With 12 seconds left in the third quarter of Game 4 in the first round of the Eastern Conference playoffs against the Bulls, Lopez received the ball with his back to the rim. He was in his comfort zone well inside the arc. Lopez took a couple of dribbles and tried to back down Nazr Mohammed. As he attempted to turn near the top of the key, he lost his handle on the ball, which was promptly stolen by Nate Robinson. But Robinson lost it, too, as he went out of bounds and jumped to save it. He threw it back into no-man’s-land above the 3-point line. With five seconds left, Lopez corralled it, spun around, and fired it toward the basket. It swished from 26 feet.
It would take Lopez nearly two more years to make another 3 — during a regular-season game in January 2015 against the Pistons — but at the time no one could have guessed that the lucky shot born that night in 2013, and Lopez’s adoption of shots like it, would save his career, and make him an asset worth trading for.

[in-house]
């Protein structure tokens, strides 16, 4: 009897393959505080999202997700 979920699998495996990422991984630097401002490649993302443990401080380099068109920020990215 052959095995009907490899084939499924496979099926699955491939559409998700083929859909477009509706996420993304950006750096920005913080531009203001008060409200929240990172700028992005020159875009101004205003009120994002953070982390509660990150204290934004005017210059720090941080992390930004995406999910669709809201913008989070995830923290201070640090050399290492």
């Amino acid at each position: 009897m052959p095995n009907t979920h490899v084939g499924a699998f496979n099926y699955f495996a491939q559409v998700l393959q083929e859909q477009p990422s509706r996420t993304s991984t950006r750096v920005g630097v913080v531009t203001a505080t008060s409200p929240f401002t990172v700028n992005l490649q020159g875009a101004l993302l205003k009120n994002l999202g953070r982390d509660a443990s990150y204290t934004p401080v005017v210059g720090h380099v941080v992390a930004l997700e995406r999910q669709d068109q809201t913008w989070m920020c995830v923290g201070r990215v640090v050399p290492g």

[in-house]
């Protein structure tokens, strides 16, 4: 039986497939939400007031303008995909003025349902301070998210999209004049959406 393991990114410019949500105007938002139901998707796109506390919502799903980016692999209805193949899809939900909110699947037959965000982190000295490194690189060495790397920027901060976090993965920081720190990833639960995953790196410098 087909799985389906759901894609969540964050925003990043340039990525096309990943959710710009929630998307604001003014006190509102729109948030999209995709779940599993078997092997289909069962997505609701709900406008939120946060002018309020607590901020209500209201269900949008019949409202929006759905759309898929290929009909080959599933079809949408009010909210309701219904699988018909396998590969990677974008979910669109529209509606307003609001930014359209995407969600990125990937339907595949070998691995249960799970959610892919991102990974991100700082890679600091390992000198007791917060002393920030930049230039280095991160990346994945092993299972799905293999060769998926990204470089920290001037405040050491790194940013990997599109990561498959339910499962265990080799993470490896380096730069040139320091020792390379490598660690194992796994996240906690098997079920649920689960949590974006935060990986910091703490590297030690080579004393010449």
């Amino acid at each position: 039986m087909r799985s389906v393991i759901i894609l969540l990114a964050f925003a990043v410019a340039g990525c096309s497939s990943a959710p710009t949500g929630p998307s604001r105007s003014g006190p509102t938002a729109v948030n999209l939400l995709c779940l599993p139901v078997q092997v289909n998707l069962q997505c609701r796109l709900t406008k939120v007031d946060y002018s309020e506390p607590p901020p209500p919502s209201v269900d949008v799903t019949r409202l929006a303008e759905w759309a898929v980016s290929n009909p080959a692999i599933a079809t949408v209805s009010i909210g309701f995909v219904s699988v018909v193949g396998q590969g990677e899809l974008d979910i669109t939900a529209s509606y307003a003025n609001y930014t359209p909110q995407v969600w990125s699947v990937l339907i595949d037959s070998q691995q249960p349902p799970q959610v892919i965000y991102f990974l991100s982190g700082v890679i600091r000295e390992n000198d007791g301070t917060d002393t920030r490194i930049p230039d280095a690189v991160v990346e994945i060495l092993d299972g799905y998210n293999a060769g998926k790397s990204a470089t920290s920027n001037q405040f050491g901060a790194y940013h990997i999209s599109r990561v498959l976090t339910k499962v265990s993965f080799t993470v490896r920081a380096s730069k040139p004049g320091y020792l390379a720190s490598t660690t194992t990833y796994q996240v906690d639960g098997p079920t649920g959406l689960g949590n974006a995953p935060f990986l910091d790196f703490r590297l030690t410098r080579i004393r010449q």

"I’m not trying to float around the perimeter during the entire game, but if that’s the call I’m confident I can knock it down," Lopez told the New York Post after a practice in 2015. The coach of the Nets at the time, Lionel Hollins, gave as lukewarm an endorsement of Lopez’s new shot as he could. "I’m not running any plays for him, but if he’s out there and it happens, it happens."
In 2015–16, Lopez attempted at least one 3-pointer in 14 of his 72 games. It was a faint sign of things to come. He made just two the entire year. One against Philadelphia in March was surprising enough to result in this interview, where Lopez hitting a 3 was treated like a UFO sighting.
Then, in the first week of the 2016–17 season, Lopez attempted 15 3s and made five of them in four games. Before that week, he had attempted 14 3s and made only three in his entire career. Any talk of a streaky start quickly evolved into a realization that Lopez had fully adopted the long-range shot under new coach Kenny Atkinson. In the first full month of the season, Lopez attempted 79 3s. By the All-Star break, Lopez had made 90 3s.